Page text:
In 2015 overall fleet expansion accelerated, reflecting higher newbuilding deliveries and second-hand purchases than seen in the preceding year, coupled with lower scrapping and lower second-hand sales. In 2016 all components fell, according to Clarksons Research provisional calculations. Newbuilding deliveries, scrapping and second-hand purchases and sales declined at varying rates, the result of which was a larger net tonnage growth figure.

Figures for second-hand purchases and sales by owners based in China appear to mainly reflect transactions with foreign owners. However, some transactions may represent deals between domestic Chinese owners.

Coupled with rising capacity, the number of individual ships in the China-owned fleet has risen, although not proportionately. A decade ago at the end of 2006 there were 4,304 ships, with an average size of 10,987 gt. Ten years later, at the end of last year, there were 6,985 ships with an average size of 19,941 gt. This 81 percent growth in the average ship size, over a relatively short period, emphasises the effects of introducing many more huge tankers, bulk carriers and container ships.

Observed employment patterns confirm that the largest part of this fleet participates in international trade. Cargoes are carried to or from China, or in cross trades between other countries. A substantial number of ships, the remainder, is employed partly or often wholly in the Chinese coastal trade, a massive protected market restricted mainly to Chinese registered, owned and operated tonnage.

Just over half of the entire fleet operates under foreign flags, mostly open registries. The latest, end-2015, breakdown published by the United Nations Conference on Trade and Development (UNCTAD) shows 53 percent flagged out, although this percentage (which has remained stable in the past few years) includes a large volume registered under the Hong Kong flag. Advantages of foreign flag registration include greater operational, financial and regulatory flexibility compared with the Chinese flag.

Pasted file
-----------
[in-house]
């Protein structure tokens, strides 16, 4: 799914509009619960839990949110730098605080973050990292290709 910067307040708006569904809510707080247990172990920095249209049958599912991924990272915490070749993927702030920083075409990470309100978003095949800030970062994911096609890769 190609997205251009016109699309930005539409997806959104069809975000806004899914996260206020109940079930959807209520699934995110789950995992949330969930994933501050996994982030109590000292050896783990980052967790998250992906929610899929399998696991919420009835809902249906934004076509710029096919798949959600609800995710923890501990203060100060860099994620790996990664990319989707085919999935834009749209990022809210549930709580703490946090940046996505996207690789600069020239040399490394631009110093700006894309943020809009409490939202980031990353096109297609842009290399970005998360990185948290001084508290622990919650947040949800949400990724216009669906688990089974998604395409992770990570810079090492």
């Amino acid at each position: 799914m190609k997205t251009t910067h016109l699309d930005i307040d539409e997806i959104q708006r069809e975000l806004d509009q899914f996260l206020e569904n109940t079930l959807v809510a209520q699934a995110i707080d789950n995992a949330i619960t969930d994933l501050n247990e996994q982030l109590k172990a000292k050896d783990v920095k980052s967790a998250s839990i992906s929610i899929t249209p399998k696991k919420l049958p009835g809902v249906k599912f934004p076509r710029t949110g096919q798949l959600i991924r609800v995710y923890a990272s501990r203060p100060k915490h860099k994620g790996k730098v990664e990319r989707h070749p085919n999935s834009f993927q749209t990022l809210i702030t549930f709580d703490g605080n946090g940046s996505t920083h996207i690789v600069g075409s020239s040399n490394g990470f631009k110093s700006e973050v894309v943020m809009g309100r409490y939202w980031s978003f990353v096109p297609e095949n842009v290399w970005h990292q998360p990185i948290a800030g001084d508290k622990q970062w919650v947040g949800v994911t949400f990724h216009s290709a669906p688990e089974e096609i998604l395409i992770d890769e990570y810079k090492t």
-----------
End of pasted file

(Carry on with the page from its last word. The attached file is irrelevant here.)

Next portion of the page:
Consolidation and upgrading

The impact of government policy initiatives on the Chinese fleet’s organisation and development over the past twelve months has been pervasive. Mergers among the big state-owned shipping companies were completed. Scrapping subsidies continued, providing benefits for fleet renewal.

Consolidation on a vast scale occurred when COSCO merged with China Shipping Group in the first quarter of 2016. Both state-owned groups operated extensive fleets involved in many sectors, and provided many maritime services. Consequently it was a complex task. Later in 2016 there was another rearrangement between state-owned shipping companies. China Merchants Group completed its acquisition of Sinotrans & CSC Holdings. A further amalgamation last year was a merger of the valemax operations of China Merchants and ICBC Leasing.

These dramatic upheavals among the companies with the largest Chinese shipping operations have changed the China-owned fleet’s profile. Amid difficult global circumstances in many sectors, the aim is reorganisation to increase efficiency, reduce costs, improve competitiveness and boost financial performance, benefiting from greater economies of scale in the world marketplace.